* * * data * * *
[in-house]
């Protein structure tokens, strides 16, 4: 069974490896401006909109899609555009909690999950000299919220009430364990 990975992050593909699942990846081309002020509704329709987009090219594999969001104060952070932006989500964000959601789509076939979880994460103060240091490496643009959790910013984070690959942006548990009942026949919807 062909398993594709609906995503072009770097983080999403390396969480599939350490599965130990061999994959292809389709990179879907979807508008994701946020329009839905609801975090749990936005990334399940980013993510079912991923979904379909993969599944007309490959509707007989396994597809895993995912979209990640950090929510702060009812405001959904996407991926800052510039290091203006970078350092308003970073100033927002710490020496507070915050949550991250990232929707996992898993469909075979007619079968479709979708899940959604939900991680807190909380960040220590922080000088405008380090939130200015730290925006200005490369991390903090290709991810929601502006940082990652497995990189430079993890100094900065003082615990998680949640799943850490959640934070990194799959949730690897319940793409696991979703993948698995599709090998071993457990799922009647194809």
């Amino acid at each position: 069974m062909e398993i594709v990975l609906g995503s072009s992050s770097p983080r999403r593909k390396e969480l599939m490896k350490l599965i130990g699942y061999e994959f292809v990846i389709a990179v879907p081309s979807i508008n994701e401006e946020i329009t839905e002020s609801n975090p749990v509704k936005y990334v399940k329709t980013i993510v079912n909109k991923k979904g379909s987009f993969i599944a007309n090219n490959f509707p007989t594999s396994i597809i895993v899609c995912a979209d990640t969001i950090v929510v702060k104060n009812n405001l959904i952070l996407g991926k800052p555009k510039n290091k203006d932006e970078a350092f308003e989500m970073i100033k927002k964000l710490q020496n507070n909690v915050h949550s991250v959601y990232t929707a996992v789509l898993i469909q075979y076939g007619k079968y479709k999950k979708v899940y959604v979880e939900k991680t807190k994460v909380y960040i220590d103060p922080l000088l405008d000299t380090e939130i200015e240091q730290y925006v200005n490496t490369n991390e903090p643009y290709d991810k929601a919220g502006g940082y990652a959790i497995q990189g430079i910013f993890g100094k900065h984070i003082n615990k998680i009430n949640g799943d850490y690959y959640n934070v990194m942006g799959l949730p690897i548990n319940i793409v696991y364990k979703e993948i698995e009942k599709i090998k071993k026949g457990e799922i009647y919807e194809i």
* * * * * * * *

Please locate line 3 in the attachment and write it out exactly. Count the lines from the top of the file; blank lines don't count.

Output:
């Amino acid at each position: 069974m062909e398993i594709v990975l609906g995503s072009s992050s770097p983080r999403r593909k390396e969480l599939m490896k350490l599965i130990g699942y061999e994959f292809v990846i389709a990179v879907p081309s979807i508008n994701e401006e946020i329009t839905e002020s609801n975090p749990v509704k936005y990334v399940k329709t980013i993510v079912n909109k991923k979904g379909s987009f993969i599944a007309n090219n490959f509707p007989t594999s396994i597809i895993v899609c995912a979209d990640t969001i950090v929510v702060k104060n009812n405001l959904i952070l996407g991926k800052p555009k510039n290091k203006d932006e970078a350092f308003e989500m970073i100033k927002k964000l710490q020496n507070n909690v915050h949550s991250v959601y990232t929707a996992v789509l898993i469909q075979y076939g007619k079968y479709k999950k979708v899940y959604v979880e939900k991680t807190k994460v909380y960040i220590d103060p922080l000088l405008d000299t380090e939130i200015e240091q730290y925006v200005n490496t490369n991390e903090p643009y290709d991810k929601a919220g502006g940082y990652a959790i497995q990189g430079i910013f993890g100094k900065h984070i003082n615990k998680i009430n949640g799943d850490y690959y959640n934070v990194m942006g799959l949730p690897i548990n319940i793409v696991y364990k979703e993948i698995e009942k599709i090998k071993k026949g457990e799922i009647y919807e194809i």